Functional illiteracy costs the UK economy £36 billion a year, with one in four working-age adults struggling to read and write, a new report has claimed.
Across the world, it is estimated that illiteracy costs the global economy over £1 trillion a year, with nearly 750 million people lacking basic reading and writing skills.
The report from the World Literacy Foundation looks at the cost of illiteracy in developing countries, as well as the cost of functional illiteracy in the developed world.
According to the report, one in 10 people cannot read or write, and more than 100 million children do not go to school each day.
Within the UK, the report suggests that one in four adults may struggle with basic literacy or numeracy skills or both, costing the economy £36 billion a year – the third highest in Europe after Germany and France.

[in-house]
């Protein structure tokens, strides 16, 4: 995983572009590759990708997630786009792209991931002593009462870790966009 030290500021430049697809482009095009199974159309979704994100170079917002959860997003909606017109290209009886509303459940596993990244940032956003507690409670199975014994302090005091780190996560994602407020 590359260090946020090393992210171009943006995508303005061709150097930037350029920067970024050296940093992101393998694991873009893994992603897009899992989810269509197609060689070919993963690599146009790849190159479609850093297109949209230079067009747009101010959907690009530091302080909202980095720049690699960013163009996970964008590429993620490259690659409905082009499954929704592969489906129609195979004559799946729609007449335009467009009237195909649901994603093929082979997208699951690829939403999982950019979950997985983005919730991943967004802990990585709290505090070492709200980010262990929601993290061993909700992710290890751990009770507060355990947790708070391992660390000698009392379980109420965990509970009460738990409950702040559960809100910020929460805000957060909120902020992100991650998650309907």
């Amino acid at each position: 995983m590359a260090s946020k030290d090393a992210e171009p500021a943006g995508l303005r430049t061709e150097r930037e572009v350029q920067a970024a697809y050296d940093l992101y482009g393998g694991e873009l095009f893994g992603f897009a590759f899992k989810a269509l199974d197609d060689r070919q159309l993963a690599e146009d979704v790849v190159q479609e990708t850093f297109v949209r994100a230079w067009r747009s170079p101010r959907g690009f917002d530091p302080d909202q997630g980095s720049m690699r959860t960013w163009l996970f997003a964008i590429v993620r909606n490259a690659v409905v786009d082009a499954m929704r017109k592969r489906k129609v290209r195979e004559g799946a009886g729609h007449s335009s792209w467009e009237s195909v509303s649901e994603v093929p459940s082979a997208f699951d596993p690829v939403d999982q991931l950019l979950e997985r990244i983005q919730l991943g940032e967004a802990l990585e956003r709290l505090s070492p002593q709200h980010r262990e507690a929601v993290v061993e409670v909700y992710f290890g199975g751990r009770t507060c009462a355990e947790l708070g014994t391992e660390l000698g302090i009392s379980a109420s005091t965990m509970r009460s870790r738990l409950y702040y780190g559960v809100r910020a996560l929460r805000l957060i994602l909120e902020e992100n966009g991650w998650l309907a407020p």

Andrew Kay, the chief executive of the World Literacy Foundation and the author of the report, said: "The fact that 9 million people in the UK are functionally illiterate and struggle to read and write is shocking in 2018.
"Even worse is the fact that globally, 750 million people are illiterate and 100 million children don’t attend school each day. While the proportion of illiterate people on the planet has declined over the past 70 years, the absolute number has remained stubbornly unchanged.”
The report is published ahead of the World Literacy Summit, which starts in Oxford this Sunday.